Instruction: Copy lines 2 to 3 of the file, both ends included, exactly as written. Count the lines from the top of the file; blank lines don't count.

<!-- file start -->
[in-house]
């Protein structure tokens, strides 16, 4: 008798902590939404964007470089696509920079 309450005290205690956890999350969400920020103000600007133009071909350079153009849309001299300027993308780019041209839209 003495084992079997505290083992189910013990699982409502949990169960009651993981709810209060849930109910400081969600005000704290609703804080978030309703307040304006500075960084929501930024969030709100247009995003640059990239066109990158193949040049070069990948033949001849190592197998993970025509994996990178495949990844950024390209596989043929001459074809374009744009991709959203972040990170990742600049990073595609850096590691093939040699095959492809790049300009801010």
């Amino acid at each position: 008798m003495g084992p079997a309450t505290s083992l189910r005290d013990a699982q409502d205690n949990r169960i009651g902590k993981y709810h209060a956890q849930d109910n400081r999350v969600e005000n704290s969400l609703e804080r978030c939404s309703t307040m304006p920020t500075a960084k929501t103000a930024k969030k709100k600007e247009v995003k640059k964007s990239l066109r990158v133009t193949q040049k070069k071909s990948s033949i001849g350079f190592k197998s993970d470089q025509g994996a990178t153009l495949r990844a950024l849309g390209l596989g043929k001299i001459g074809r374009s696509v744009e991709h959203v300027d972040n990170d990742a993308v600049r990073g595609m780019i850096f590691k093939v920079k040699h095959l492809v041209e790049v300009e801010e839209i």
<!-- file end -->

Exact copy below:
């Protein structure tokens, strides 16, 4: 008798902590939404964007470089696509920079 309450005290205690956890999350969400920020103000600007133009071909350079153009849309001299300027993308780019041209839209 003495084992079997505290083992189910013990699982409502949990169960009651993981709810209060849930109910400081969600005000704290609703804080978030309703307040304006500075960084929501930024969030709100247009995003640059990239066109990158193949040049070069990948033949001849190592197998993970025509994996990178495949990844950024390209596989043929001459074809374009744009991709959203972040990170990742600049990073595609850096590691093939040699095959492809790049300009801010």
């Amino acid at each position: 008798m003495g084992p079997a309450t505290s083992l189910r005290d013990a699982q409502d205690n949990r169960i009651g902590k993981y709810h209060a956890q849930d109910n400081r999350v969600e005000n704290s969400l609703e804080r978030c939404s309703t307040m304006p920020t500075a960084k929501t103000a930024k969030k709100k600007e247009v995003k640059k964007s990239l066109r990158v133009t193949q040049k070069k071909s990948s033949i001849g350079f190592k197998s993970d470089q025509g994996a990178t153009l495949r990844a950024l849309g390209l596989g043929k001299i001459g074809r374009s696509v744009e991709h959203v300027d972040n990170d990742a993308v600049r990073g595609m780019i850096f590691k093939v920079k040699h095959l492809v041209e790049v300009e801010e839209i």